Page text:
Monday, July 13, 2015

Local Gender Ratios Part 2

Last week, my research for a friend led me down a rabbit hole of local gender ratios.  That same research quickly helped me find some racial anomalies in North West Kansas, which turned out to be influenced by prisons.

I had promised a second post on gender ratios, but the other post was a bit more interesting, so it took precedence. After looking at the county level last Thursday, I  drilled into the census block level.  The census block is a lower level of data, of varying geographical size, for which there is detailed census demographic data.  What I found was kind of interesting.

FUN WITH MAPS

First a map of gender ratio by census block.  The map is shown below.

My main observation was this: larger, more rural census blocks tend to have more men, while smaller (city/town) blocks have more women.  But a lot of variance in a map like this.  What if we focus on a smaller area.  Here's a map of Johnson County Kansas only:


 The Johnson county map demonstrates the same pattern, with more urban, dense census blocks being more female (redder) while outlying areas tend to be more male (bluer).

What causes this?  I have a few a priori guesses, but nothing strong:

  • Males tending to be more comfortable living alone in the woods.
  • "Feminized" jobs (read: secretary, nurses,teachers) tend to lie more in cities, denser areas.
  • Older (urban core) communities tend to have older populations, so underlying correlation of age:gender ratio takes effect.
  • Women tend to move to town after their farmer-husbands die. (seen this in my own family)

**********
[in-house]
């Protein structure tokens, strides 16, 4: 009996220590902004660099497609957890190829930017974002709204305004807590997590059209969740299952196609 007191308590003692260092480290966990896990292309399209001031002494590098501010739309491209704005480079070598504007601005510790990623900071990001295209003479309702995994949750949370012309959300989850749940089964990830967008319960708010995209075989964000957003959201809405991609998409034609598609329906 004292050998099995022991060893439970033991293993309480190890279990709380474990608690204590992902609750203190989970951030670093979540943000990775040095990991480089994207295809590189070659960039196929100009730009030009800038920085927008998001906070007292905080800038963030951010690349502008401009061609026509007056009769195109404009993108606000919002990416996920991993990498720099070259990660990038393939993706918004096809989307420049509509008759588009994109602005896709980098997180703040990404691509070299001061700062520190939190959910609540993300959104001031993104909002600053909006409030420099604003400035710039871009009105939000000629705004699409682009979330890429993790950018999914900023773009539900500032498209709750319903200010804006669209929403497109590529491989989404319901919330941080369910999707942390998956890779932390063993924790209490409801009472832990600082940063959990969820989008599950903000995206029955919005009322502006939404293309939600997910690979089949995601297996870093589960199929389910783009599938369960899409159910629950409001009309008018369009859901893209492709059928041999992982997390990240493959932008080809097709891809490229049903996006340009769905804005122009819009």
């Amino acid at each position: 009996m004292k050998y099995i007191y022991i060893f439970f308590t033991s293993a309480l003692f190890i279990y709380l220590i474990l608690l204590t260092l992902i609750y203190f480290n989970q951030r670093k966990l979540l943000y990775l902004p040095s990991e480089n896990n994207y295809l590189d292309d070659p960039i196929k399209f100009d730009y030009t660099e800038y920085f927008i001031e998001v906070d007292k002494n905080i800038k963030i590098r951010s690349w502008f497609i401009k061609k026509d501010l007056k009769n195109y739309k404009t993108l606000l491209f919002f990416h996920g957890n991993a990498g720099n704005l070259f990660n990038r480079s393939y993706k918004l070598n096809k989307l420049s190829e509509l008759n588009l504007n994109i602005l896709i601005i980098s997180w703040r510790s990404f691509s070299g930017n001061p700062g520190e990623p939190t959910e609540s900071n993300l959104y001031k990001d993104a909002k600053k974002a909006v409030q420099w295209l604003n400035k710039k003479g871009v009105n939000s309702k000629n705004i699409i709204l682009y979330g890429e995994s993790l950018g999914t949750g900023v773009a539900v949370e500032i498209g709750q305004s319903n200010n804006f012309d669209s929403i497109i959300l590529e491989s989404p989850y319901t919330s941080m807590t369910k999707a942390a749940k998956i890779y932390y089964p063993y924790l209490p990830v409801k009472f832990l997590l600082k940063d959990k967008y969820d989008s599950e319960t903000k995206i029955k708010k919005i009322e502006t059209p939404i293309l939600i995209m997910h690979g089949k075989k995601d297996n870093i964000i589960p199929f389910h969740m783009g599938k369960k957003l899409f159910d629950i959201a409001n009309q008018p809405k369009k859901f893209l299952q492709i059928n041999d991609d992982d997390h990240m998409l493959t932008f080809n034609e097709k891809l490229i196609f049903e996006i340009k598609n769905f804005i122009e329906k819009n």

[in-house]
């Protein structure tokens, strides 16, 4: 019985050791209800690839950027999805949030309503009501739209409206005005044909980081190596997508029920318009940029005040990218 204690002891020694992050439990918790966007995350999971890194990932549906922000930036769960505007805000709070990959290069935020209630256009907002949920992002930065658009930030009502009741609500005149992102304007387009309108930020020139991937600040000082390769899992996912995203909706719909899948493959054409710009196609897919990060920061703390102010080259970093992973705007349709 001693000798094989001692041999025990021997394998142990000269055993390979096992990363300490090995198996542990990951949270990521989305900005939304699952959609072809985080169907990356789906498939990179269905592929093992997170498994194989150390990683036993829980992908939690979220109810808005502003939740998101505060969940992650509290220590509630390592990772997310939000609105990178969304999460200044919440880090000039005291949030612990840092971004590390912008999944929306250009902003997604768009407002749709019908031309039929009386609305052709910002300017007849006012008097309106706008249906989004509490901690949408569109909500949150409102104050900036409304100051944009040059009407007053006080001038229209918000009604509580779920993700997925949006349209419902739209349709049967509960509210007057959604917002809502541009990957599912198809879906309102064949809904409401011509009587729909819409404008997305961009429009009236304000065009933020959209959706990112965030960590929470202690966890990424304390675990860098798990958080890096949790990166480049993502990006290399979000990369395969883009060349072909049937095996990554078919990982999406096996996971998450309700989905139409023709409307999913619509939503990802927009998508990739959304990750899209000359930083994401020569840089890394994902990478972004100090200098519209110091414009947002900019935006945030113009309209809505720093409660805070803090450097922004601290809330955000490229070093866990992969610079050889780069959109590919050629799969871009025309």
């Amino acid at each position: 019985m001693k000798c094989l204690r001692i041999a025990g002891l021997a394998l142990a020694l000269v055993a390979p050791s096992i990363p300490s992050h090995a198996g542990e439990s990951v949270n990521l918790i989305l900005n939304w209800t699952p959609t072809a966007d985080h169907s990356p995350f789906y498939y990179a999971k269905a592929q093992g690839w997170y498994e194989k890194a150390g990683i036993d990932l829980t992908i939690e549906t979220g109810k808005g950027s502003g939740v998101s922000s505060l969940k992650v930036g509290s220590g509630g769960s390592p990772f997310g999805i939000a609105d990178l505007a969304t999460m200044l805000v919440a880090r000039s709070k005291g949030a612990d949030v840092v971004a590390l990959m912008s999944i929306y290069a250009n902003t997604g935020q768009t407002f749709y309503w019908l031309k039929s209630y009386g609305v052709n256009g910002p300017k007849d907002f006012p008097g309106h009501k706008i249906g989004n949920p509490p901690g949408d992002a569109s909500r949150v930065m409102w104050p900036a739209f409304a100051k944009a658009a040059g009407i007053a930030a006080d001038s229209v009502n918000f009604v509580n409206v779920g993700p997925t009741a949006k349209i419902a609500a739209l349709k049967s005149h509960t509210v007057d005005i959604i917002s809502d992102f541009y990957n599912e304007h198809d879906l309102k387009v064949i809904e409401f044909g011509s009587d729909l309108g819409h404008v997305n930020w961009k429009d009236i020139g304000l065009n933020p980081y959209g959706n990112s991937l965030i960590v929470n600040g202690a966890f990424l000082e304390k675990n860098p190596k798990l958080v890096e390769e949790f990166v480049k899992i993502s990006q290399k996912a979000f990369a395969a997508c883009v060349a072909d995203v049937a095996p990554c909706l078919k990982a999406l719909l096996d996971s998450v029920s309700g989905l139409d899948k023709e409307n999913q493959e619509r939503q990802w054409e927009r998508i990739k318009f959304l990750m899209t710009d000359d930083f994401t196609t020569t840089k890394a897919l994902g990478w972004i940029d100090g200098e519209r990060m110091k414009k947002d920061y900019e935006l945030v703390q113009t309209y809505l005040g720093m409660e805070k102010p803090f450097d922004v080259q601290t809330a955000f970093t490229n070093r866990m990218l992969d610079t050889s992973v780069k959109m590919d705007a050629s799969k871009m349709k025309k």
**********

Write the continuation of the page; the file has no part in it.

That's an ocular analysis of gender skews, any statistical validity though?

STATISTICS

Can we model gender ratios by other data? If you want to skip the nerd stuff, here's your short answer:

It can be modeled, and significant predictors found, but the model isn't hugely "predictive."

What factors appeared to matter in predicting gender ratio?  Here are our variables:


  • Percent Female: Dependent variable.  What we're predicting.
  • Dense: Population Density. Should be positive, as denser populations seem to lean female.
  • Med_age: Median age of population.  We know that older populations are more female, so this should be positive.
  • Vac_Perc:  We assumed that housing availability likely mattered, and assumed that the amount of vacant housing would be negatively correlated to number of females.
  • Renter_Perc: Another housing variable, this time percent of housing units that are rented rather than owned.  Likely positive to female rate.
So do the models work?  Yes and no.  Here's the first model, on statewide data:



Notice that each variables is significant and in the correct direction.  A couple of comments though.  First the data R-squared is low, so while we have significant predictors, we don't have the most "predictive" model.  This tends to happen quite a bit when predictive percentages like we are here, in reality, there are likely a lot of factors that impact gender ratios, many local effects that are difficult to measure.  Second, we have over 120K observations here, meaning a lot of statistical power.  So while are p-values are *very low* this isn't necessarily representative of very predictive variables.

Because of the statistical power issue, and concerns if different counties behave differently, I also ran the analysis for a sub-sample of counties.  Generally the relationships hold up, but are weaker (due to lower N in more rural counties).  First, the county I live in, Johnson County:



Next the county where I grew up, Saline County:


Next a more rural county, Lincoln County:


And finally, a VERY rural county, Gove County (only 2600 people live here):



CONCLUSION

A few easy bullet points for a conclusion:
  • Gender ratios vary geographically, sometimes in very significant ways.
  • At least part of these variations appear to be systematic, and correlated to other variables.
  • We know at least some of the factors that determine gender ratio by county, however the global model isn't extremely predictive: likely many local factors at play.
  • My friend (from the initial analysis) should spend her time in rural areas, with young populations, vacant housing, and few renters.













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